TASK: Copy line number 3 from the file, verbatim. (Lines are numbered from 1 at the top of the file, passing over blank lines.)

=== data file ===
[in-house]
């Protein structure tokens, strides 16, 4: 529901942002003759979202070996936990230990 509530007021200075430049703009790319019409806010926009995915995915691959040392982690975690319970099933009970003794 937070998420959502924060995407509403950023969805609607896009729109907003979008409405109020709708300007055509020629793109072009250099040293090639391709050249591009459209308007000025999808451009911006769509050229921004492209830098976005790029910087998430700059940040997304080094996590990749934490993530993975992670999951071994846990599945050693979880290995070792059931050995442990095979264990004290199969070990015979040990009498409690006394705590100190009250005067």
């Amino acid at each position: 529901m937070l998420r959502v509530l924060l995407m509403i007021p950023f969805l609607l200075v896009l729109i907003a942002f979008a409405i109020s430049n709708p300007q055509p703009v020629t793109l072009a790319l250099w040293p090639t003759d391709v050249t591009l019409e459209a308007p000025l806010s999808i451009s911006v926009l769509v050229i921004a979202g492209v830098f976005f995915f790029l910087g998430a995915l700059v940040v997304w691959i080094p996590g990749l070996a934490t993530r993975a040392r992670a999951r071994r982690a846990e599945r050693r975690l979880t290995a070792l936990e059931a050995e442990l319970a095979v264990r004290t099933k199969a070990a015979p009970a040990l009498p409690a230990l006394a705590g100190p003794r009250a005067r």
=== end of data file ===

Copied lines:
């Amino acid at each position: 529901m937070l998420r959502v509530l924060l995407m509403i007021p950023f969805l609607l200075v896009l729109i907003a942002f979008a409405i109020s430049n709708p300007q055509p703009v020629t793109l072009a790319l250099w040293p090639t003759d391709v050249t591009l019409e459209a308007p000025l806010s999808i451009s911006v926009l769509v050229i921004a979202g492209v830098f976005f995915f790029l910087g998430a995915l700059v940040v997304w691959i080094p996590g990749l070996a934490t993530r993975a040392r992670a999951r071994r982690a846990e599945r050693r975690l979880t290995a070792l936990e059931a050995e442990l319970a095979v264990r004290t099933k199969a070990a015979p009970a040990l009498p409690a230990l006394a705590g100190p003794r009250a005067r």